Day 55. Since I wrote Moderation. Is it possible? I found a fabulous insight into the topic in Caroline Knapp's 'Drinking, a love story,' so I thought is was a subject worth revisiting.
Knapp explores the neurological and physiological reasons behind alcohol addiction. Don't panic, I'm going to explain this in easy terms so that I can unserstand it properly, as well as you!
She explains that when the brain is 'excessively and repeatedly' exposed to alcohol (that'll be me then!) its natural systems of craving and reward are screwed up.
When we drink, our brain's reward system is artificially activated, and it produces dopamine. Dopamine is the brain's 'feel good' chemical. Over time, the brain susses out that it's producing far too much of the stuff, so it compensates by kicking into reverse gear and actively decreases our base levels of dopamine.
That's why, over time, drinkers feel more and more depressed, and start to believe that only alcohol will make us feel better. We're not actually wrong. Drinking enables us to produce dopamine again. What we fail to understand, however, is that it was drinking that caused the problem in the first place.
Effectively, we reach a tipping point where alcohol stops being the solution and starts being the problem.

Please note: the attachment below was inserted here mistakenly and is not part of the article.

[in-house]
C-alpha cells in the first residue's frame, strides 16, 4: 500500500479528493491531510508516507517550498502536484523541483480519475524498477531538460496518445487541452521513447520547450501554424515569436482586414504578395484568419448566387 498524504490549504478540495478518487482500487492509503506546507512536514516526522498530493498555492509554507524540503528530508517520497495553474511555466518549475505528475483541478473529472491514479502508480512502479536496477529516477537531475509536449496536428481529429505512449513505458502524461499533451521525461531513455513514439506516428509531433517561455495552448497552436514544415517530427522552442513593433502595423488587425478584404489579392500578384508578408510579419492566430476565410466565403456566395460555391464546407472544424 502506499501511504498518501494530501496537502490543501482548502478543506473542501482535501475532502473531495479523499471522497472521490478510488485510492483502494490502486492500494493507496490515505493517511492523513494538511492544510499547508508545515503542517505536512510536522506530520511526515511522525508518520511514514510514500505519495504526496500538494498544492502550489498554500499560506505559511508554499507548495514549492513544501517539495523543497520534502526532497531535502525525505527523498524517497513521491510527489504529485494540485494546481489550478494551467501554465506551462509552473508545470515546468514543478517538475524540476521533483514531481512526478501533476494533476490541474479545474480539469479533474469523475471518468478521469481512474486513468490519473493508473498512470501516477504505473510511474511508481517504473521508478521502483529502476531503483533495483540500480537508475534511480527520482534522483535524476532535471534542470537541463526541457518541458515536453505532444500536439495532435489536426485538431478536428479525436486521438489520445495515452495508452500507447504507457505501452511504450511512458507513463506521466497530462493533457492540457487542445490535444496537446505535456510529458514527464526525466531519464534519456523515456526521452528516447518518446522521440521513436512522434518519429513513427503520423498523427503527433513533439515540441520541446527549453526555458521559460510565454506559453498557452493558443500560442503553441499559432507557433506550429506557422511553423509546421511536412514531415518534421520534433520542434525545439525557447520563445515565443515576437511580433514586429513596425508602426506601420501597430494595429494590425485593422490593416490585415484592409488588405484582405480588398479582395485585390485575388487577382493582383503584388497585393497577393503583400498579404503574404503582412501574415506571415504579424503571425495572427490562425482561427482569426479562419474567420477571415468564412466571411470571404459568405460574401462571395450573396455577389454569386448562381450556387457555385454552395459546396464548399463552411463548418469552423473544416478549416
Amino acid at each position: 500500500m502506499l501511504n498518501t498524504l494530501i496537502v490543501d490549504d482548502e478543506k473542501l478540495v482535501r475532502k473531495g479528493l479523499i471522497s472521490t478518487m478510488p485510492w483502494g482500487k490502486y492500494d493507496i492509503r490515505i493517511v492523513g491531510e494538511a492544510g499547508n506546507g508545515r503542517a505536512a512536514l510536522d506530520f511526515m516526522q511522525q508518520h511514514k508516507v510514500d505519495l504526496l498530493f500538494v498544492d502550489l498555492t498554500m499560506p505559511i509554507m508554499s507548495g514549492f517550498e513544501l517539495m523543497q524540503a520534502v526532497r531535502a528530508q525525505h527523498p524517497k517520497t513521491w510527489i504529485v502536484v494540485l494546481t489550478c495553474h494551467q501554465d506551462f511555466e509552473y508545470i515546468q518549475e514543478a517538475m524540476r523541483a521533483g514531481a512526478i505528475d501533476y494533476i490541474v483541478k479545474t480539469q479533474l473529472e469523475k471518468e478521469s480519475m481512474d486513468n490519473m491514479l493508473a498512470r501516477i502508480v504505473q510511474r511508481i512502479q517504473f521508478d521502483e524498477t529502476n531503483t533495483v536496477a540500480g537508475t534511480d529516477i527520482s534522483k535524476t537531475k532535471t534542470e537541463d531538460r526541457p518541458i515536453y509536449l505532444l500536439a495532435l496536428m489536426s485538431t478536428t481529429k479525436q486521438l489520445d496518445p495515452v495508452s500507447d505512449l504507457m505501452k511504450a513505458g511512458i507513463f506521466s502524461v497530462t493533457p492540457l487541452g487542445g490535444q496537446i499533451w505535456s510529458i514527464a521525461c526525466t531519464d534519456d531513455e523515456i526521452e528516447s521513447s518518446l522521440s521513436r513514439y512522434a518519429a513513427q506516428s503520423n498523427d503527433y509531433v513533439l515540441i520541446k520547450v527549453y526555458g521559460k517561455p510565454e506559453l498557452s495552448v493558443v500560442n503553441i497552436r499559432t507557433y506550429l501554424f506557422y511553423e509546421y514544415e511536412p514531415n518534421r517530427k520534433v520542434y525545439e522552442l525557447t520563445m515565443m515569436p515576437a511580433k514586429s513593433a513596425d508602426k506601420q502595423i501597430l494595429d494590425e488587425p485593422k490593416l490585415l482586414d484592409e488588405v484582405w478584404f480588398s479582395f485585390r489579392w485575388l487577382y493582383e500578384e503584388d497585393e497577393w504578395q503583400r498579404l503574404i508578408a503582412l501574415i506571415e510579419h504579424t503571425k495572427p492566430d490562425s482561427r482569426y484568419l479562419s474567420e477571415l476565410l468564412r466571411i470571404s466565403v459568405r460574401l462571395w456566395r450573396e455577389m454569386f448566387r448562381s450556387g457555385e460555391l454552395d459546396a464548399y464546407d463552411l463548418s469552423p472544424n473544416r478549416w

The good news is that as soon as we stop drinking our brain gets back into balance, and starts producing the happy hormone again all on its own. In fact, in the beginning it can overcompensate. A bit like a rubber band pinging back into position, it initially overshoots. This is why ex drinkers experience the 'pink cloud' stage, followed by a series of ups and downs as our brains struggle to find equilibrium again.
The bad news is that by now our brains have been hard wired to believe that alcohol equals pleasure. Years of our dopamine levels being controlled by alcohol have, in effect, created the 'wine witch' in our heads. And the only way to shut up the wine witch is to not drink.
Knapp uses the best analogy I've heard to explain why alcohol addicts can't drink 'normally' again - that of cucumbers and pickles. She says that you can stop a cucumber turning into a pickle, but once it is a pickle it can never be a cucumber again.
If you're reading this thinking 'am I a cucumber still, or am I already a pickle?' have a look at 'Am I an alcoholic? Part 2' and try Bill Wilson's moderation test. If you find it impossible, over a decent length of time, to stick to drinking just one small drink a day then it is probable that your brain chemistry has already gone haywire. You have, in effect, pickled it.
I know this all sounds a bit depressing but, on the upside, it shows that you are NOT weak willed or pathetic. You are dealing with powerful physiological forces that 'normal drinkers' don't have to face. It is not your fault - it's the fault of the drug.
Plus, there are physiological reasons why you're feeling miserable (if you are) and you will get better. In fact, once we sort out our bain chemistry we should be able to feel as good as we ever did after a large glass of vino all the time!
Have a great weekend, all you fabulous pickles,
Related Posts: Moderation. Is it possible? What's so great about moderation anyway?